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Earlier this month in Jacksonville, a 21-year-old man was driving with two passengers when his vehicle was struck by an AMTRAK train when he attempted to cross a set of railroad tracks while the gate-arms were down. According to one local news source, the accident occurred at around 11 in the morning in the Riverside area of Jacksonville.

Evidently, the young man attempted to cross the tracks while the railroad gate arms were down, but he misjudged the amount of time he would have to cross the tracks. As a result, the train clipped the car as it was crossing the tracks, cutting it in two.

The driver suffered only minor injuries, and the front-seat passenger suffered road-rash and other minor injuries. Both men were released from the hospital the same day. The rear-seat passenger was ejected from the split-in-half vehicle and was taken to the hospital with a cracked vertebrae. She is currently listed in fair condition and is expected to make a full recovery.

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Earlier this month, the Supreme Court of West Virginia decided an interesting case that may influence the way Florida courts interpret a pressing legal issue in the State. In the case of Tug Valley Pharmacy, LLC v. All Plaintiffs Below, a group of 29 plaintiffs banded together to sue three pharmacists and one physician, alleging that the medication they received from the defendants led them to become addicted to and abuse controlled substances.

The Case at Trial

The group of plaintiffs claimed that the defendants provided them with prescriptions for certain medications, namely oxycodone, xanax, and Lortab, which furthered their addictions and ultimately led them into criminal behavior, including possession, distribution, fraud, misrepresentation, and doctor-shopping. Most of the plaintiffs admitted to using prescription drugs recreationally prior to receiving the prescription from the defendant doctors.

Specifically, the plaintiffs claimed that the defendants were aware of and perpetuated the “pill mill” activities of medical providers, such as refilling prescriptions too early, filling prescriptions for large amounts of medication, providing contradicting medication to the same patient, and providing medications that are known to work together to provide a “better high.”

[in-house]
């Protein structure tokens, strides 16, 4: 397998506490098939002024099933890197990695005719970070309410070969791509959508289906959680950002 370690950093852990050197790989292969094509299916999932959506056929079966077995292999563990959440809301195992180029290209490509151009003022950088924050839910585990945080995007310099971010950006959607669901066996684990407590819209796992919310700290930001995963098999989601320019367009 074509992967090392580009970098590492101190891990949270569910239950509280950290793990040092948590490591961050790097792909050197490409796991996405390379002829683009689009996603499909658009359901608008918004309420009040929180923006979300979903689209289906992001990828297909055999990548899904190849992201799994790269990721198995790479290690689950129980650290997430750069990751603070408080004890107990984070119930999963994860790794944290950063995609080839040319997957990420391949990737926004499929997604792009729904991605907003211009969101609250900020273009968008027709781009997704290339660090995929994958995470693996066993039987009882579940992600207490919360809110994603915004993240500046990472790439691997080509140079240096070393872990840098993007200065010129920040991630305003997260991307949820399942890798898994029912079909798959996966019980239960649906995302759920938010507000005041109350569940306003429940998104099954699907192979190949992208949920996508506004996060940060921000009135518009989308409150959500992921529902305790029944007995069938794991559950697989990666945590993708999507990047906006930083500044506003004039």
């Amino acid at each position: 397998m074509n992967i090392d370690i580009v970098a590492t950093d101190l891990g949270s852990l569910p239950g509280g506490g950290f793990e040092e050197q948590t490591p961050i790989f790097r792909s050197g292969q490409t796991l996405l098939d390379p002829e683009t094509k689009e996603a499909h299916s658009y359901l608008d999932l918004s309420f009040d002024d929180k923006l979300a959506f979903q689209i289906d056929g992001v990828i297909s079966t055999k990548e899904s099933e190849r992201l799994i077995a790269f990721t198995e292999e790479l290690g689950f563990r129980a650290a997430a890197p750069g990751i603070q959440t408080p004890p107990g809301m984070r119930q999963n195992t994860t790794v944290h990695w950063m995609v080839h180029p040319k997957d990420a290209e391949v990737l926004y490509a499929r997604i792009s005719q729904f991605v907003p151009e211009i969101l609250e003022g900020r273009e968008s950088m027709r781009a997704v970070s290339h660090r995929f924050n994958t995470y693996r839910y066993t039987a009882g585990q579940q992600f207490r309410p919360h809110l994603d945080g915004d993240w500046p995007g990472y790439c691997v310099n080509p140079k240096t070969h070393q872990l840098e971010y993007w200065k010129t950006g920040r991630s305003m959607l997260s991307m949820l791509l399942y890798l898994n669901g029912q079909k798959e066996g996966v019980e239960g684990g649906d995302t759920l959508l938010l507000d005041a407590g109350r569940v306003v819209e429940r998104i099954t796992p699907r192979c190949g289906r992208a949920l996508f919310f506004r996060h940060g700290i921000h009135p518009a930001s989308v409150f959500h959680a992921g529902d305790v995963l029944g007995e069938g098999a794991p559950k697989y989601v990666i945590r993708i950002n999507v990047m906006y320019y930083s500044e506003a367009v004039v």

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Earlier this month, the Texas Supreme Court heard a case about an accident involving a government employee who was allegedly operating a government vehicle while intoxicated. The court determined that, since the plaintiff failed to name the driver of the car at the outset of the lawsuit, he was then precluded from later asking the court to name the driver as an additional defendant. This is of interest to the Florida community because the specific legal doctrines that the court applied also apply here in Florida.

In the case of Molina v. Alvarado, Alvarado was injured when Molina, a government employee, struck Alvarado while operating a city-owned vehicle while allegedly driving under the influence of alcohol. Alvarado filed suit against the City, alleging that Molina was acting as a city employee when the accident occurred and that the city should be held liable under the doctrine of respondeat superior (a legal doctrine that allows accident victims to hold an employer liable for the negligent actions of an employee).

In turn, the City asked the court to dismiss the suit against it, based on the City’s sovereign immunity. The City claimed that nothing in Alvarado’s pleadings suggested that Molina was acting within the scope of his employment at the time of the accident.

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Earlier this year in a closely divided decision, the Mississippi Supreme Court decided the case of Holaday v. Moore, in which the court affirmed the denial of a doctor’s motion to dismiss the charges against him for being brought after the statute of limitations had expired. The plaintiff added the defendant to an earlier filed suit after discovering that the doctor potentially had more involvement than they’d believed based on his prior representations.

The plaintiff alleged that the defendant intentionally concealed his involvement in the incident, and they didn’t discover his true involvement until discovering inconsistent testimony through various other doctors’ depositions. The defendant argued that the plaintiff had the necessary information to sue him within the two-year statute of limitations from the discovery of her injury, along with the other defendants.

The Plaintiff’s Injury and the Defendant’s Involvement

Earlier this month, a Japanese airbag manufacturer, Takata, announced the largest recall of automotive parts in U.S. history, with estimates of the number of affected US vehicles in the 34-million range. According to a national CNN news report, the airbags were recalled because they have been shown to send shrapnel into the faces of front-seat occupants upon deploying.

According to the report, there have been approximately six deaths worldwide that have been tied to the faulty airbags, mostly occurring in older-model vehicles. The fact that many of the recalled vehicles are older make the situation different from many other recent recalls, which generally involve newer vehicles.

The Total Number of Recalled Vehicles

The exact number of vehicles that are subject to the recall is unknown. Even more uncertain is how many of the recalled vehicles will actually get brought in to the dealer for the necessary repairs. Experts claim that because the recall affects so many older models owners may be hard to track down, given that the vehicles may have changed hands numerous times.